We investigate the equity trading behaviour of foreign portfolio investors (FPIs) and the potential stock market implications during a period of tax treatment uncertainty in the Indian emerging market. Theoretical arguments predict that the trading reactions (entry and exit) of FPIs not only depend on the severity and credibility of the tax reforms, but also on FPIs' ability to harm the host capital market by their actions. FPIs may promptly and materially exit the host capital market in response to tax policy reforms that impose potential additional costs. Economic arguments also posit that these withdrawals may carry significant negative implications for the host stock market. Further, given FPIs' experience regarding the questionable credibility of the host country's tax reforms and lingering uncertainty on future tax changes, FPIs may not re-enter the market with the same speed and volume as they exited, once the tax threat has been removed. The findings of our quasi-experimental set-up, exploiting a significant exogenous tax reform and using unique FPIs' transaction-level data, are consistent with these theoretical expectations.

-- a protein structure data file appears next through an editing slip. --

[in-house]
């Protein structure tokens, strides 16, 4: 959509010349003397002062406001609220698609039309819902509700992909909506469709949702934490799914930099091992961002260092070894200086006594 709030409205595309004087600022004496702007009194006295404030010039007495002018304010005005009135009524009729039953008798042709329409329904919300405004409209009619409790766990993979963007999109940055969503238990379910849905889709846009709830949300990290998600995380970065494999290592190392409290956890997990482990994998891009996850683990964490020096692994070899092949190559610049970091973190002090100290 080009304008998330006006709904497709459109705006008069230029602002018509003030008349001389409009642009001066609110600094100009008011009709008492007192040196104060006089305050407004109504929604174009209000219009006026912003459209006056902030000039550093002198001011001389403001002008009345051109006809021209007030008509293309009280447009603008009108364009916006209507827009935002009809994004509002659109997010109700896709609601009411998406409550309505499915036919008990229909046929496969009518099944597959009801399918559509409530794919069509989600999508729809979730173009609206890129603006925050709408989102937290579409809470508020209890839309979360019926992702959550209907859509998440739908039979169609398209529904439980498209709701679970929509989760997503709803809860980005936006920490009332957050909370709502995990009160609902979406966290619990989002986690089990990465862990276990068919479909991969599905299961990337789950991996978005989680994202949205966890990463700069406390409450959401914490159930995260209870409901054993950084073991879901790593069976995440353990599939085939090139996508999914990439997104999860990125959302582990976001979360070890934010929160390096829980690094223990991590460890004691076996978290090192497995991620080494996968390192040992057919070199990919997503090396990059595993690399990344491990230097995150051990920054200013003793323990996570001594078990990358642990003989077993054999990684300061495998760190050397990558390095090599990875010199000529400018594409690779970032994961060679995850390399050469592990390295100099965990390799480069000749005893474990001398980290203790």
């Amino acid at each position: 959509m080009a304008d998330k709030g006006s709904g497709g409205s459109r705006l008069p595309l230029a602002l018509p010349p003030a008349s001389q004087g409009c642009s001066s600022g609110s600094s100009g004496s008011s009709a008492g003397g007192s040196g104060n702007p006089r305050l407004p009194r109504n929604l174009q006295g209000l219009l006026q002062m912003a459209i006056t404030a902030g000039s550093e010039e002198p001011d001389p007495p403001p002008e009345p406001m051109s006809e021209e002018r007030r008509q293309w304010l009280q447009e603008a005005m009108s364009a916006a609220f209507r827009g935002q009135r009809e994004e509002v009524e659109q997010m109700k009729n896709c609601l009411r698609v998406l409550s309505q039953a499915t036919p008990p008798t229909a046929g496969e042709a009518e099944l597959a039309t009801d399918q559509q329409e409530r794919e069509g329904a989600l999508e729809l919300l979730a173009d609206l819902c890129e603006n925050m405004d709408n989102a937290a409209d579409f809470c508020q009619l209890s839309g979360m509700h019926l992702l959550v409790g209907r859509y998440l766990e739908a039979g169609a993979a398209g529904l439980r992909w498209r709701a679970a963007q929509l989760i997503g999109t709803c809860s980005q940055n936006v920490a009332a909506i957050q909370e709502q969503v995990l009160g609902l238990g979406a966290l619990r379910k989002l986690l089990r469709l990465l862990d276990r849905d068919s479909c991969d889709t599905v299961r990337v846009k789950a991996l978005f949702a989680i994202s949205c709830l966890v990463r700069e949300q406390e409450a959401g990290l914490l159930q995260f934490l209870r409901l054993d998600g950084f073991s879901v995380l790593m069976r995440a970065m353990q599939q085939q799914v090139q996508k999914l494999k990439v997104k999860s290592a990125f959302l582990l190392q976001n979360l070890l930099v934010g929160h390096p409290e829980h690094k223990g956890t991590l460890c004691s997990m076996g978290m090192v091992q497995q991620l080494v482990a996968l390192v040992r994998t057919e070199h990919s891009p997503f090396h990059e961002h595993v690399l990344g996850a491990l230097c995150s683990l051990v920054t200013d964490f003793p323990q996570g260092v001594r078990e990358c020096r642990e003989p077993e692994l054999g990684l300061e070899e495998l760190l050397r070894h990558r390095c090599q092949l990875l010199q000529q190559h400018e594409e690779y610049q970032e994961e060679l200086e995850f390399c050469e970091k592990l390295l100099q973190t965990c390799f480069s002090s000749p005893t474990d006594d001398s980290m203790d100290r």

- foreign portfolio investments
- tax threat
- market withdrawal
- disfuptive implications
- policy reversal